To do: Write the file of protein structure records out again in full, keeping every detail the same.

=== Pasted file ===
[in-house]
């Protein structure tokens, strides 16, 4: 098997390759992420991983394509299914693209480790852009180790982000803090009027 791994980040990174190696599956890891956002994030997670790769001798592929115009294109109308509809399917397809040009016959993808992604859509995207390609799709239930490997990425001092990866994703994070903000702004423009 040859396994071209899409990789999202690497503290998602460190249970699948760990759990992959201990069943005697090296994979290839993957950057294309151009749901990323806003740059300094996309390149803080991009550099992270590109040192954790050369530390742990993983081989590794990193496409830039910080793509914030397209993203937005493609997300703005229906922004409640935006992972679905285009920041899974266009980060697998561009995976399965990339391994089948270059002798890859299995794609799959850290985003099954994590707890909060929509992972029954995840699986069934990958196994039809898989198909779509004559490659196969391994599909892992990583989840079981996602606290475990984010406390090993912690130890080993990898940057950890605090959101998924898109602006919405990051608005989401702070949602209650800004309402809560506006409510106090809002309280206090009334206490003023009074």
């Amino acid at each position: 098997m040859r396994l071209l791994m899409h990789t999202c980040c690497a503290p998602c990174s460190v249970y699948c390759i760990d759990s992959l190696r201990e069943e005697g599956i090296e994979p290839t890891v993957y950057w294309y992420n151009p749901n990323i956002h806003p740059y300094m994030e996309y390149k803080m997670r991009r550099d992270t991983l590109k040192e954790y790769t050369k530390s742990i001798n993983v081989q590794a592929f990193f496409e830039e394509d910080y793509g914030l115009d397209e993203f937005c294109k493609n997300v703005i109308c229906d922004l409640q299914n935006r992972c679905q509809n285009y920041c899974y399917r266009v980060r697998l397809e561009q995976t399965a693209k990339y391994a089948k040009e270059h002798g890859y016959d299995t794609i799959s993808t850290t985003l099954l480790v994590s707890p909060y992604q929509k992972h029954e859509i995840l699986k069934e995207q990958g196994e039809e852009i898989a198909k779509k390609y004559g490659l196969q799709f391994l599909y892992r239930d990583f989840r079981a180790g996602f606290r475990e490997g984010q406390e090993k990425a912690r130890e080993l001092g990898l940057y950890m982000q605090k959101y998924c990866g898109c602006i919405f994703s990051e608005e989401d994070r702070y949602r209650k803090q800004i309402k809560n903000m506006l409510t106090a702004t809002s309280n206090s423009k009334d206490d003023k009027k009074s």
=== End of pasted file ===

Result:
[in-house]
């Protein structure tokens, strides 16, 4: 098997390759992420991983394509299914693209480790852009180790982000803090009027 791994980040990174190696599956890891956002994030997670790769001798592929115009294109109308509809399917397809040009016959993808992604859509995207390609799709239930490997990425001092990866994703994070903000702004423009 040859396994071209899409990789999202690497503290998602460190249970699948760990759990992959201990069943005697090296994979290839993957950057294309151009749901990323806003740059300094996309390149803080991009550099992270590109040192954790050369530390742990993983081989590794990193496409830039910080793509914030397209993203937005493609997300703005229906922004409640935006992972679905285009920041899974266009980060697998561009995976399965990339391994089948270059002798890859299995794609799959850290985003099954994590707890909060929509992972029954995840699986069934990958196994039809898989198909779509004559490659196969391994599909892992990583989840079981996602606290475990984010406390090993912690130890080993990898940057950890605090959101998924898109602006919405990051608005989401702070949602209650800004309402809560506006409510106090809002309280206090009334206490003023009074």
């Amino acid at each position: 098997m040859r396994l071209l791994m899409h990789t999202c980040c690497a503290p998602c990174s460190v249970y699948c390759i760990d759990s992959l190696r201990e069943e005697g599956i090296e994979p290839t890891v993957y950057w294309y992420n151009p749901n990323i956002h806003p740059y300094m994030e996309y390149k803080m997670r991009r550099d992270t991983l590109k040192e954790y790769t050369k530390s742990i001798n993983v081989q590794a592929f990193f496409e830039e394509d910080y793509g914030l115009d397209e993203f937005c294109k493609n997300v703005i109308c229906d922004l409640q299914n935006r992972c679905q509809n285009y920041c899974y399917r266009v980060r697998l397809e561009q995976t399965a693209k990339y391994a089948k040009e270059h002798g890859y016959d299995t794609i799959s993808t850290t985003l099954l480790v994590s707890p909060y992604q929509k992972h029954e859509i995840l699986k069934e995207q990958g196994e039809e852009i898989a198909k779509k390609y004559g490659l196969q799709f391994l599909y892992r239930d990583f989840r079981a180790g996602f606290r475990e490997g984010q406390e090993k990425a912690r130890e080993l001092g990898l940057y950890m982000q605090k959101y998924c990866g898109c602006i919405f994703s990051e608005e989401d994070r702070y949602r209650k803090q800004i309402k809560n903000m506006l409510t106090a702004t809002s309280n206090s423009k009334d206490d003023k009027k009074s």